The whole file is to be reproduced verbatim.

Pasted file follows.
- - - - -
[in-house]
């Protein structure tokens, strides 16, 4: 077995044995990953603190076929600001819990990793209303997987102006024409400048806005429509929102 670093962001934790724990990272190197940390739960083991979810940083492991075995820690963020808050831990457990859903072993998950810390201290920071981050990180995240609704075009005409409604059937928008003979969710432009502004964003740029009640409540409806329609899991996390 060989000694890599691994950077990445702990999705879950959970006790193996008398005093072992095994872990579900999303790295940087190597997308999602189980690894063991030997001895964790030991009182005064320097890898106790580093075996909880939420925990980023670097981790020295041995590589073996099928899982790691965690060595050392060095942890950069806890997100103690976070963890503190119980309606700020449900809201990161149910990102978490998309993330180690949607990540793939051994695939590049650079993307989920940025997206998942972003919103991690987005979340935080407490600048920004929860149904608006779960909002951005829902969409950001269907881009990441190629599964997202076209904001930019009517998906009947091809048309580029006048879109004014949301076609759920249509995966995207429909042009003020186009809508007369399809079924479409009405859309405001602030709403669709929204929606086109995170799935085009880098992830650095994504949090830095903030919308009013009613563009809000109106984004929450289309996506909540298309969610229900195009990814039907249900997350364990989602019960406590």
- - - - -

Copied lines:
[in-house]
């Protein structure tokens, strides 16, 4: 077995044995990953603190076929600001819990990793209303997987102006024409400048806005429509929102 670093962001934790724990990272190197940390739960083991979810940083492991075995820690963020808050831990457990859903072993998950810390201290920071981050990180995240609704075009005409409604059937928008003979969710432009502004964003740029009640409540409806329609899991996390 060989000694890599691994950077990445702990999705879950959970006790193996008398005093072992095994872990579900999303790295940087190597997308999602189980690894063991030997001895964790030991009182005064320097890898106790580093075996909880939420925990980023670097981790020295041995590589073996099928899982790691965690060595050392060095942890950069806890997100103690976070963890503190119980309606700020449900809201990161149910990102978490998309993330180690949607990540793939051994695939590049650079993307989920940025997206998942972003919103991690987005979340935080407490600048920004929860149904608006779960909002951005829902969409950001269907881009990441190629599964997202076209904001930019009517998906009947091809048309580029006048879109004014949301076609759920249509995966995207429909042009003020186009809508007369399809079924479409009405859309405001602030709403669709929204929606086109995170799935085009880098992830650095994504949090830095903030919308009013009613563009809000109106984004929450289309996506909540298309969610229900195009990814039907249900997350364990989602019960406590």